Graphite.org is a free service from Common Sense Media "designed to help preK-12 educators discover, use, and share the best apps, games, websites, and digital curricula for their students" (About Us section). Ratings are provided by teachers. Search by type (apps, console and PC games, websites), subject areas, grade level, and price (free, free to try, paid). When searching for apps, you can also select app devices that include iPad, iPod Touch, iPhone, Android, Kindle Fire, and Nook HD. Graphite also offers Common Core Explorer to help with locating tech resources in its database aligned to the Common Core Standards. See a list of its top 8 Apps to Introduce Reading posted at T.H.E. Journal (2014, February 20).
The issue of teaching reading is compounded when reading digital content, which "introduces nonlinear options for proceeding through texts," according to Gina Biancarosa (2012, p. 25). Elaborating on this issue for struggling readers, she stated:
On one hand, it gives readers access to background knowledge, definitions of unfamiliar terms, efficient location of relevant information through the use of search tools, and motivating choices for personal inquiry. On the other hand, gaining proficiency in digital reading is no means automatic. (pp. 25-26)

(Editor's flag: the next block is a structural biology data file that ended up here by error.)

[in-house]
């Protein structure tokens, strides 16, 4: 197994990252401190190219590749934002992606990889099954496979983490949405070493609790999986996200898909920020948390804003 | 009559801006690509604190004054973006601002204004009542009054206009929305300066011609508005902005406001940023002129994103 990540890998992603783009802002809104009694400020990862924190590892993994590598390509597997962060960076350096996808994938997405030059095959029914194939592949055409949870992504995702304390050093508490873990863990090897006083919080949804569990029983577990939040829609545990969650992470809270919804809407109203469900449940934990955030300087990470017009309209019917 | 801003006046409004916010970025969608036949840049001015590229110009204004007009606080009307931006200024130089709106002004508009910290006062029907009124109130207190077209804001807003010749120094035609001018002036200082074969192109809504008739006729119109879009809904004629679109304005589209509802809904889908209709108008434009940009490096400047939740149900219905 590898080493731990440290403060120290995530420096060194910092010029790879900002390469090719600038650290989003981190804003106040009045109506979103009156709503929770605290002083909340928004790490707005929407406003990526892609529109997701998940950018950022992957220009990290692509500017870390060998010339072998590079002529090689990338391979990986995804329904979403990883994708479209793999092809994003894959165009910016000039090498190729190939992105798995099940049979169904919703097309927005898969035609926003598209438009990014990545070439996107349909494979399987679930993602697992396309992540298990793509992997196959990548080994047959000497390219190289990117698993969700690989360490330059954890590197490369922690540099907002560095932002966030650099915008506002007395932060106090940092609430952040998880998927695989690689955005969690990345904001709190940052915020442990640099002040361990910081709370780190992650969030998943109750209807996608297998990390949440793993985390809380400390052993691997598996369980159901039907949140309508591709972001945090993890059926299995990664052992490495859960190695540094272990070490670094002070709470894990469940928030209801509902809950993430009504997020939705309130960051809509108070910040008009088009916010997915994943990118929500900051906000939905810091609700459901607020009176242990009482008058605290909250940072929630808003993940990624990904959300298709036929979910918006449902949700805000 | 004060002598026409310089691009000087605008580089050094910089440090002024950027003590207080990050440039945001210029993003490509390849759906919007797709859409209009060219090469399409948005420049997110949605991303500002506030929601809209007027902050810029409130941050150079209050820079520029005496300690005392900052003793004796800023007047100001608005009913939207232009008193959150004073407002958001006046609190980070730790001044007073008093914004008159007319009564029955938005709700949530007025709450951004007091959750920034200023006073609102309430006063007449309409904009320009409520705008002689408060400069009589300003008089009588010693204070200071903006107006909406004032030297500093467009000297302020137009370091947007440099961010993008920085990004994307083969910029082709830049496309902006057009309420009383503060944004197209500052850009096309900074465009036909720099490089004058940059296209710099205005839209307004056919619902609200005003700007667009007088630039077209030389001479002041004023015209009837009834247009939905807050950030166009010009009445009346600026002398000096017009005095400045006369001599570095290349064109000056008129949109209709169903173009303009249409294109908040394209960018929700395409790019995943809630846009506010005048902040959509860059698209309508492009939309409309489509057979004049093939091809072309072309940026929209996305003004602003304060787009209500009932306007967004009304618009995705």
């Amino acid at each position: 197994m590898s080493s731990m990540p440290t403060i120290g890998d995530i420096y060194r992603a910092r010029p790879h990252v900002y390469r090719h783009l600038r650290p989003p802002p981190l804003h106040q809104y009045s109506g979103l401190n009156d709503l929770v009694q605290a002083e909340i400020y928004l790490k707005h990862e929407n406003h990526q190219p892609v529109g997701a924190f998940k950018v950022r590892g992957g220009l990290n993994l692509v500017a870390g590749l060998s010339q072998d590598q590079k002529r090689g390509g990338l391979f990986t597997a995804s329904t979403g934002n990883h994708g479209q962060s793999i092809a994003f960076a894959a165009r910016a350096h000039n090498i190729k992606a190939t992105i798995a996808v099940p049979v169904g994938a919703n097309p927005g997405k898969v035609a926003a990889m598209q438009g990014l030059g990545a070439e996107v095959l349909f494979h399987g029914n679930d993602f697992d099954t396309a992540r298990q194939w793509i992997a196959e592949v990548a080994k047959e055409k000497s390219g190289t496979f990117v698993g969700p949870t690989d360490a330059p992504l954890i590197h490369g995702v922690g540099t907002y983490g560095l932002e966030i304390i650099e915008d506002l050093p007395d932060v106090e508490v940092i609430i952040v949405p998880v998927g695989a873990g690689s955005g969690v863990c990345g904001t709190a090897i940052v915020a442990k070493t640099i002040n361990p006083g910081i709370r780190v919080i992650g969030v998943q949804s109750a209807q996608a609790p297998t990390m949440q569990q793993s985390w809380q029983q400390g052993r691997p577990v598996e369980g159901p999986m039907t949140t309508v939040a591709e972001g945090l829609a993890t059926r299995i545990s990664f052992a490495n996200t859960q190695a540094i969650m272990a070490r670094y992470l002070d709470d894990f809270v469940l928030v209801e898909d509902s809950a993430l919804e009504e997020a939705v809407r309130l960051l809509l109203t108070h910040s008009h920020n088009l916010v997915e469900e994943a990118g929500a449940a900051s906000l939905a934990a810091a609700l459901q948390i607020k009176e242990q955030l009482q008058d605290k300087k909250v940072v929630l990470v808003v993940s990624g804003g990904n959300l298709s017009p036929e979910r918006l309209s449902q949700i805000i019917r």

As grade 3 is thought to be a transition grade between learning to reading and reading to learn, Biancarosa (2012) recommended "reading instruction after 3rd grade should target skills, strategies, and behaviors that research has identified as central to reading in digital environments" (p. 26). Such skills would include teaching search strategies and text structures of informational websites so that learners can find their own background information on a topic rather than relying on the teacher to provide it, how to gather relevant information from targeted reading, and how to gain efficiency when reading digital content, as reading online is slower than reading digitally for deep meaning and developing higher-level literacy.
The Online Reading Comprehension Assessment (ORCA) Project, funded by the Institute of Education Sciences of the U.S. Department of Education, is designed to help educators with Understanding the New Literacies of Online Reading Comprehension. This latter document begins with the essential components of online reading: